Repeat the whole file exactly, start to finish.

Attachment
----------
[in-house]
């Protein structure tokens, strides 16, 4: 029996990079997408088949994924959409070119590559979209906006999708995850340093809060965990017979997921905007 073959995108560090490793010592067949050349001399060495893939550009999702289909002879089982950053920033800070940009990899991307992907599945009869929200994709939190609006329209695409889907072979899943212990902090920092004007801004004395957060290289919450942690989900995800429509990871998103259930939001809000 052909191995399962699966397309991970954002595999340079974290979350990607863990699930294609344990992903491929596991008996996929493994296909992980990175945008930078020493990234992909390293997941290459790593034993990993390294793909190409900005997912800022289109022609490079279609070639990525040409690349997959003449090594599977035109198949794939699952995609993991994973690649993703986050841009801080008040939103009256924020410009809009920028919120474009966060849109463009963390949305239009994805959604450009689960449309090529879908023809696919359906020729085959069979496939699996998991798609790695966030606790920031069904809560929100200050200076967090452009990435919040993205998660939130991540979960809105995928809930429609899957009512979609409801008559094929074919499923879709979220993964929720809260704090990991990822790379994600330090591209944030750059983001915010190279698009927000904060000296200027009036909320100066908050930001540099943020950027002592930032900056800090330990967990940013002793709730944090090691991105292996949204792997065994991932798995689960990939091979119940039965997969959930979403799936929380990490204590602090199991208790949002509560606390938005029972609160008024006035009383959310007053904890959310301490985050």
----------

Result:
[in-house]
């Protein structure tokens, strides 16, 4: 029996990079997408088949994924959409070119590559979209906006999708995850340093809060965990017979997921905007 073959995108560090490793010592067949050349001399060495893939550009999702289909002879089982950053920033800070940009990899991307992907599945009869929200994709939190609006329209695409889907072979899943212990902090920092004007801004004395957060290289919450942690989900995800429509990871998103259930939001809000 052909191995399962699966397309991970954002595999340079974290979350990607863990699930294609344990992903491929596991008996996929493994296909992980990175945008930078020493990234992909390293997941290459790593034993990993390294793909190409900005997912800022289109022609490079279609070639990525040409690349997959003449090594599977035109198949794939699952995609993991994973690649993703986050841009801080008040939103009256924020410009809009920028919120474009966060849109463009963390949305239009994805959604450009689960449309090529879908023809696919359906020729085959069979496939699996998991798609790695966030606790920031069904809560929100200050200076967090452009990435919040993205998660939130991540979960809105995928809930429609899957009512979609409801008559094929074919499923879709979220993964929720809260704090990991990822790379994600330090591209944030750059983001915010190279698009927000904060000296200027009036909320100066908050930001540099943020950027002592930032900056800090330990967990940013002793709730944090090691991105292996949204792997065994991932798995689960990939091979119940039965997969959930979403799936929380990490204590602090199991208790949002509560606390938005029972609160008024006035009383959310007053904890959310301490985050």